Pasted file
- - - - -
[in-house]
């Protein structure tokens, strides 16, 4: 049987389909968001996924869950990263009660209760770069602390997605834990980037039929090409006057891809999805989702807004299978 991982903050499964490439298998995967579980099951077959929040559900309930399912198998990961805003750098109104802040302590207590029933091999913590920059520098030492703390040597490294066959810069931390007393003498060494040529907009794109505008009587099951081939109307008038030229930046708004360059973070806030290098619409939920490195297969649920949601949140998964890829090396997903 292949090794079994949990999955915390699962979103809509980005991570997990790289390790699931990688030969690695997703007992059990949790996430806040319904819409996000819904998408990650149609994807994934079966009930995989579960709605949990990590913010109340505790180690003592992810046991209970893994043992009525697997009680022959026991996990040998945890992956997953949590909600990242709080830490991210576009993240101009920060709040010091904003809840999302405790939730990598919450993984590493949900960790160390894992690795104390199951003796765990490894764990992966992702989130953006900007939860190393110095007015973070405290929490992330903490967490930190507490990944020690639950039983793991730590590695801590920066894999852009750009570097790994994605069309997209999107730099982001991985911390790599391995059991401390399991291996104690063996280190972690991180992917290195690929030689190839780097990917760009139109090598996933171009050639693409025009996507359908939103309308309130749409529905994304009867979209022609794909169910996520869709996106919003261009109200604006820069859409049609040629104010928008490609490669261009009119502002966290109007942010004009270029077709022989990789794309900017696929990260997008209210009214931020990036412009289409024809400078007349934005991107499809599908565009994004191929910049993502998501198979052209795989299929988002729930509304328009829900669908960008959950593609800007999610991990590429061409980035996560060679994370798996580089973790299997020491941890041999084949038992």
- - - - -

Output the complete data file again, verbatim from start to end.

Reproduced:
[in-house]
């Protein structure tokens, strides 16, 4: 049987389909968001996924869950990263009660209760770069602390997605834990980037039929090409006057891809999805989702807004299978 991982903050499964490439298998995967579980099951077959929040559900309930399912198998990961805003750098109104802040302590207590029933091999913590920059520098030492703390040597490294066959810069931390007393003498060494040529907009794109505008009587099951081939109307008038030229930046708004360059973070806030290098619409939920490195297969649920949601949140998964890829090396997903 292949090794079994949990999955915390699962979103809509980005991570997990790289390790699931990688030969690695997703007992059990949790996430806040319904819409996000819904998408990650149609994807994934079966009930995989579960709605949990990590913010109340505790180690003592992810046991209970893994043992009525697997009680022959026991996990040998945890992956997953949590909600990242709080830490991210576009993240101009920060709040010091904003809840999302405790939730990598919450993984590493949900960790160390894992690795104390199951003796765990490894764990992966992702989130953006900007939860190393110095007015973070405290929490992330903490967490930190507490990944020690639950039983793991730590590695801590920066894999852009750009570097790994994605069309997209999107730099982001991985911390790599391995059991401390399991291996104690063996280190972690991180992917290195690929030689190839780097990917760009139109090598996933171009050639693409025009996507359908939103309308309130749409529905994304009867979209022609794909169910996520869709996106919003261009109200604006820069859409049609040629104010928008490609490669261009009119502002966290109007942010004009270029077709022989990789794309900017696929990260997008209210009214931020990036412009289409024809400078007349934005991107499809599908565009994004191929910049993502998501198979052209795989299929988002729930509304328009829900669908960008959950593609800007999610991990590429061409980035996560060679994370798996580089973790299997020491941890041999084949038992």